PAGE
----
Verona and Pisa ration drinking water amid historic drought
The northern Italian cities of Verona and Pisa, home to nearly 350,000 people combined, began rationing drinking water on Saturday, amid a historic drought in the region.
Until August 31, drinking water cannot be used to water vegetable gardens, gardens and sports fields, wash cars, fill swimming pools and any other activity not strictly necessary for human needs, the two announced. regional authorities this weekend.
The use of drinking water for domestic purposes, personal cleaning and hygiene is still allowed in Pisa and Verona, which is the second largest city in northeastern Italy with more than 250,000 inhabitants. .
Anyone violating the restrictions, which were signed in Verona by the city’s new mayor, Damiano Tomasi, can be fined up to €500 ($522).
However, the regional authority of Verona added that “any use for the purposes described above and prohibited, although not recommended, can only take place from 9 p.m. to 6 a.m.”.
Pisa Mayor Michele Conti introduced identical drinking water restrictions over the weekend, with fines ranging from €100 ($104) to €500.
“It is a necessary act that many municipalities in Tuscany and Italy are adopting, to ensure sufficient supplies of drinking water in a particularly critical summer period, due to the high temperatures, the scarcity of rainfall and the increase in consumption also linked to tourism activities,” Conti said. said by the Italian newspaper Il Messaggero.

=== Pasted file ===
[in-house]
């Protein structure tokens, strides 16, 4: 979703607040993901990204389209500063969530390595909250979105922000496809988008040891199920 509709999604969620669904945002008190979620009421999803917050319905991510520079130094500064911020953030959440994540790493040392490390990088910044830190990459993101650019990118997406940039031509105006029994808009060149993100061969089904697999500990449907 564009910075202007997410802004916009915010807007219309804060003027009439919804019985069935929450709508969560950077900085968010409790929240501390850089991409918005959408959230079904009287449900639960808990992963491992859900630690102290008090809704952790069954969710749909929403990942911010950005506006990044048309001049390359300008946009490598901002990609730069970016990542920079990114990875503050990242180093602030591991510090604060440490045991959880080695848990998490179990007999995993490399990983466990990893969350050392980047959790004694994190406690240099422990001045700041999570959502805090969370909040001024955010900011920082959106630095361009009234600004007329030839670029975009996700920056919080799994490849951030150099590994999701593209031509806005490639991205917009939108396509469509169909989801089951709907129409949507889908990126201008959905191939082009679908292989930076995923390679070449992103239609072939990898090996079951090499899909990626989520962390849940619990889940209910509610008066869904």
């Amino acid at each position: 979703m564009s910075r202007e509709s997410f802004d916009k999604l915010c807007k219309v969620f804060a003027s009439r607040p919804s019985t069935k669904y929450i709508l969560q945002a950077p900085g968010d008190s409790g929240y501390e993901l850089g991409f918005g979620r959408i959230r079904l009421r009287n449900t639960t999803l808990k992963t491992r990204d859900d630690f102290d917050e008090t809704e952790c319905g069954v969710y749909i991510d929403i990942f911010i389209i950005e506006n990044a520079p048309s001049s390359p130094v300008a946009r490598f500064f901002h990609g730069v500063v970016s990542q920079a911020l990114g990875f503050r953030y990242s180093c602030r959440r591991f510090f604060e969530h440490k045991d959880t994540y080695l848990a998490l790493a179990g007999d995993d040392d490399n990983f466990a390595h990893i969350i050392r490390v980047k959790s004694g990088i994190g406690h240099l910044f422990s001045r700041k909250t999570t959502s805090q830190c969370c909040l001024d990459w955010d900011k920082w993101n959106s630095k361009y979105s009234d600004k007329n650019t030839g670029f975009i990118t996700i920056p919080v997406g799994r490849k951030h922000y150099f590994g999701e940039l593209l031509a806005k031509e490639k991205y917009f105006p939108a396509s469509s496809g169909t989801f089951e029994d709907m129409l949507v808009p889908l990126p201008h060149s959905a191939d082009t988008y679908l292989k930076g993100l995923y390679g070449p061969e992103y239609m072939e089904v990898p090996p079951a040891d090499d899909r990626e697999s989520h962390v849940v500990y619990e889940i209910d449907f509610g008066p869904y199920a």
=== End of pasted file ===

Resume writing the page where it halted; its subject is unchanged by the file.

More than a hundred municipalities in northern Italy have adopted measures to save water, but Verona and Pisa are among the largest cities in the region to do so.
Like its European neighbours, Italy has faced an unusually early heat wave, as well as a severe lack of rainfall and melting snow from the Alps, which have been linked to climate change.
Italy’s northern Po Valley, which produces around 40% of the country’s food, including wheat, is experiencing its worst drought since 1952.
It has barely rained for about four months and the water level of the Po, Italy’s longest river, is seven meters below average.
“This drought is unique in history due to the combination of two anomalies – the lack of rain, in addition to the high temperature, which is directly linked to climate change,” said Luca Mercalli, president of the Italian Meteorological Society. .
Lakes Maggiore and Lake Garda are below average water levels for this time of year, while further south the level of the Tiber, which flows through Rome, has also dropped.
Another impact of water scarcity is that hydroelectric power generation has dropped sharply as there is less water flowing to power dams.
Hydroelectric facilities, located in the mountainous regions of northwestern Italy, produce almost 20% of the country’s energy.
Several regions have called on Rome to declare a state of emergency to allow additional financial aid and civil protection measures to tackle the problem.
Prime Minister Mario Draghi announced that measures could follow as early as Monday when the government undertakes emergency planning for the most affected regions.